SEAT Leon Cupra 280 review

SEAT's fastest production car to date, the Leon Cupra 280, is something to be reckoned with. Jonathan Crouch reports.

Ten Second Review

Looking for something fast, practical and which won't send you to the wall financially? The mighty SEAT Leon Cupra 280 could be the answer. It can get to 62mph in 5.8 seconds, return better than 44mpg, seat five and leave you change from £28,000. As a one car solution, this one's got legs. Teeth too.


For about as long as many of us care to remember, a SEAT Leon Cupra was a cheaper way to get into a Golf GTI. Okay, so you had to put up with an interior that was notably less attractive but in the way it drove it was pretty much identical. Same engine and running gear, same great way it went up the road - you just paid less. These days, the Leon has stepped out from the long shadow cast by the Golf GTI and has got a bit Rafa Nadal on us. All bulging biceps and attitude, the Leon Cupra 280 has us all in a bit of a spin. The previous Leon Cupra R was an absolute belter of a car and makes a great used buy. This latest generation Cupra knocks that model into the undergrowth. It's got a better chassis, an engine that's far more powerful and an interior that no longer feels so ruthlessly built down to a price. But it needs it for there are some fierce rivals clustered around the £30,000 price point. This is the Leon upping its game. You're going to like it.

Driving Experience

The Leon Cupra has some formline. There's never been a duff one and this latest Cupra 280 gives SEAT's hatch real giantkilling ability. That 280PS power output will catapult it to 62mph in 5.8 seconds, or a tenth quicker if you choose the DSG twin-clutch gearbox. Top speed is limited to 155mph although it would be interesting to see how fast it would go before physics intervened. The 350 Nm maximum torque of both versions spreads from just 1,750 rpm all the way up to 5,300 rpm, guaranteeing impressive pulling power and overtaking flexibility. The chassis has more tricks up its sleeve than David Blaine and is some 55kg lighter than its predecessor. There's DCC dynamic chassis control, a front-axle differential lock and progressive steering all fitted as standard, as well as a Cupra-specific, high-performance brake system, recognisable by its red callipers. The ESC handling system has been developed specifically for the Cupra and can be deactivated in two stages - the first stage deactivates the traction control and puts the ESC into sport mode, permitting greater yaw angles. The second stage deactivates the ESC completely. The Cupra Drive Profile allows the driver to set the car into one of three modes, 'Comfort', 'Sport' and 'Cupra'. This raciest setting gives you a hair trigger throttle response and most aggressive DSG shifts, while the sound actuator turns the volume up to eleven. The DCC dynamic chassis control, progressive steering and the front-axle differential lock are also dialled to their most focused settings.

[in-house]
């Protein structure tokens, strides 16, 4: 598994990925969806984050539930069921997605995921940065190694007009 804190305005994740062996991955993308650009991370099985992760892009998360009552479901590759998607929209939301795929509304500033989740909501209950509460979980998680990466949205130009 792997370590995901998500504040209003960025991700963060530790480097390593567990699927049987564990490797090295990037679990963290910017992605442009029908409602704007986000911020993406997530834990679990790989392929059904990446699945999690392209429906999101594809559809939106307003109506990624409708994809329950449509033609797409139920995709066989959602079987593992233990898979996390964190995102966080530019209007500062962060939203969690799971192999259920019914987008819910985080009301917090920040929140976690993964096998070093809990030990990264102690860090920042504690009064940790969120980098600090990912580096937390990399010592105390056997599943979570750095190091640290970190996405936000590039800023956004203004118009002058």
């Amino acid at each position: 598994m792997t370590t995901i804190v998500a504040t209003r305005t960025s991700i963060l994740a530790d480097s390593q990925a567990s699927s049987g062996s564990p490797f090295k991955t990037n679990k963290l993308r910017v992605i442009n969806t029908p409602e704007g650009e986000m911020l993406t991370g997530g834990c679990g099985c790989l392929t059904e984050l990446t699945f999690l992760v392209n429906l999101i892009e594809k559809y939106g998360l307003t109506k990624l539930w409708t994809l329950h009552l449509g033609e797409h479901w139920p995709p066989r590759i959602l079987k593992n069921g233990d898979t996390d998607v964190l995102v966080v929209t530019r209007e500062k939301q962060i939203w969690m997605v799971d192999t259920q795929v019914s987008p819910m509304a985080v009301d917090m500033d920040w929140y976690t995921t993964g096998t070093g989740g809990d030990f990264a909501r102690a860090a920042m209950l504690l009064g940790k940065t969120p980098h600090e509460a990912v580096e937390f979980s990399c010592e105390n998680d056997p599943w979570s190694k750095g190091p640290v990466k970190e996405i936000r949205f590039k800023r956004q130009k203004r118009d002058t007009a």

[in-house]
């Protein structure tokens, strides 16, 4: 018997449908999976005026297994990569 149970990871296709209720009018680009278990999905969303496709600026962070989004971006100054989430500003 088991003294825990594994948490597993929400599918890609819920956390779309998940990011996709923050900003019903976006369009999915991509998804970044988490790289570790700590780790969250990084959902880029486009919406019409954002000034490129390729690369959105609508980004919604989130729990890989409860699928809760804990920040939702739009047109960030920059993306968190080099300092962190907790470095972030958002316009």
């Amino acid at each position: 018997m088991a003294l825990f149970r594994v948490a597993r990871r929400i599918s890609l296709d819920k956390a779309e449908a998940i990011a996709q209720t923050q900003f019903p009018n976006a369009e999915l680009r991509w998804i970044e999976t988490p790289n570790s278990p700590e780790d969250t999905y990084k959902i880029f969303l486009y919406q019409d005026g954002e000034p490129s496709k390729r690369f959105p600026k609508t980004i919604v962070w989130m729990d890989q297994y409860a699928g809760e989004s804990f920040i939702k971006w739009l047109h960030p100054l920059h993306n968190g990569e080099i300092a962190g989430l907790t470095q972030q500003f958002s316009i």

Design and Build

Any Leon that wears a Cupra badge has to dose up the attitude a degree, but the Cupra 280 looks really gym-toned. The front end features big air intakes and beady-eyed all-LED headlamps. There's a combined rear skirt and diffuser and twin oval tail pipes to ensure the powerful look continued by the rear skirt with its diffuser effect and two oval end pipes. The Cupra 280 is also gets unique 19-inch wheels with a titanium paint finish, plus the Aerodynamic Pack, which comprises a spoiler on the rear roof edge, Cupra lettering on the brake callipers and black exterior mirror housings. Inside, you get trim elements finished in a gloss black and a smart Cupra sports steering wheel, complete with shifting paddles for the optional DSG transmission. The sports seats, in dark grey Alcantara finished with white stitching, are another interior highlight. Black full-leather upholstery, likewise with white stitching, is also available. The pedals and entry sills are made from aluminium to add a bit of eye candy to a fundamentally low-key cabin. There's a 380-litre luggage bay and the quality feels up to the mark, with a dashboard that no longer looks so obviously built down to a price.